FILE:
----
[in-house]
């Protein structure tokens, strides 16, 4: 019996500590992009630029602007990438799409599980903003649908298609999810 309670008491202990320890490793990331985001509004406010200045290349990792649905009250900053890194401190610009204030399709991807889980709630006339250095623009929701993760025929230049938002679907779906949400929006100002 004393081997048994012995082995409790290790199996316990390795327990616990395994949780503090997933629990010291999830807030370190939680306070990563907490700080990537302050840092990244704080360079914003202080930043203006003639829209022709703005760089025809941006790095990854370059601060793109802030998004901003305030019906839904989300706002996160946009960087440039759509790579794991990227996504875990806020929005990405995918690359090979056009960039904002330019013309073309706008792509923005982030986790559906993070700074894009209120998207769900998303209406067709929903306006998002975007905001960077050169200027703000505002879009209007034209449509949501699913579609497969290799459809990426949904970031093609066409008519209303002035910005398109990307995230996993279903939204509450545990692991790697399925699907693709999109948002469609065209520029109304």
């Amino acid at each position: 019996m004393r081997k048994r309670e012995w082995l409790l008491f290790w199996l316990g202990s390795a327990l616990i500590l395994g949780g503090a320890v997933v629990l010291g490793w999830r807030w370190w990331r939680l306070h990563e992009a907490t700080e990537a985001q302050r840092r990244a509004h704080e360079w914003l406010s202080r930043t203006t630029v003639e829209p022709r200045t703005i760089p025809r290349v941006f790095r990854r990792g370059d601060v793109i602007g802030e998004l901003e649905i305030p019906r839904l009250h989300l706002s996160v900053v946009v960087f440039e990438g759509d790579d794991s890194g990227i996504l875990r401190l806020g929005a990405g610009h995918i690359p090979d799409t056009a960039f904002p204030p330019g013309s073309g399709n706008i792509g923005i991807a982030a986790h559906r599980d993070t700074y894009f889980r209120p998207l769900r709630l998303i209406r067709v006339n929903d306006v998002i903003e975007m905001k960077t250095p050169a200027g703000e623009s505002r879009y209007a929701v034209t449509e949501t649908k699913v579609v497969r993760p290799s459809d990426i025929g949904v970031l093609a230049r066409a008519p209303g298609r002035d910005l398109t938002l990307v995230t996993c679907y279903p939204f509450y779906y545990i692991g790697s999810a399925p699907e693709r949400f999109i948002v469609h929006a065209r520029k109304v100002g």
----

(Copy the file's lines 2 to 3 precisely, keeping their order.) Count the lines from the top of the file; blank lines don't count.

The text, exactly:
């Protein structure tokens, strides 16, 4: 019996500590992009630029602007990438799409599980903003649908298609999810 309670008491202990320890490793990331985001509004406010200045290349990792649905009250900053890194401190610009204030399709991807889980709630006339250095623009929701993760025929230049938002679907779906949400929006100002 004393081997048994012995082995409790290790199996316990390795327990616990395994949780503090997933629990010291999830807030370190939680306070990563907490700080990537302050840092990244704080360079914003202080930043203006003639829209022709703005760089025809941006790095990854370059601060793109802030998004901003305030019906839904989300706002996160946009960087440039759509790579794991990227996504875990806020929005990405995918690359090979056009960039904002330019013309073309706008792509923005982030986790559906993070700074894009209120998207769900998303209406067709929903306006998002975007905001960077050169200027703000505002879009209007034209449509949501699913579609497969290799459809990426949904970031093609066409008519209303002035910005398109990307995230996993279903939204509450545990692991790697399925699907693709999109948002469609065209520029109304």
């Amino acid at each position: 019996m004393r081997k048994r309670e012995w082995l409790l008491f290790w199996l316990g202990s390795a327990l616990i500590l395994g949780g503090a320890v997933v629990l010291g490793w999830r807030w370190w990331r939680l306070h990563e992009a907490t700080e990537a985001q302050r840092r990244a509004h704080e360079w914003l406010s202080r930043t203006t630029v003639e829209p022709r200045t703005i760089p025809r290349v941006f790095r990854r990792g370059d601060v793109i602007g802030e998004l901003e649905i305030p019906r839904l009250h989300l706002s996160v900053v946009v960087f440039e990438g759509d790579d794991s890194g990227i996504l875990r401190l806020g929005a990405g610009h995918i690359p090979d799409t056009a960039f904002p204030p330019g013309s073309g399709n706008i792509g923005i991807a982030a986790h559906r599980d993070t700074y894009f889980r209120p998207l769900r709630l998303i209406r067709v006339n929903d306006v998002i903003e975007m905001k960077t250095p050169a200027g703000e623009s505002r879009y209007a929701v034209t449509e949501t649908k699913v579609v497969r993760p290799s459809d990426i025929g949904v970031l093609a230049r066409a008519p209303g298609r002035d910005l398109t938002l990307v995230t996993c679907y279903p939204f509450y779906y545990i692991g790697s999810a399925p699907e693709r949400f999109i948002v469609h929006a065209r520029k109304v100002g």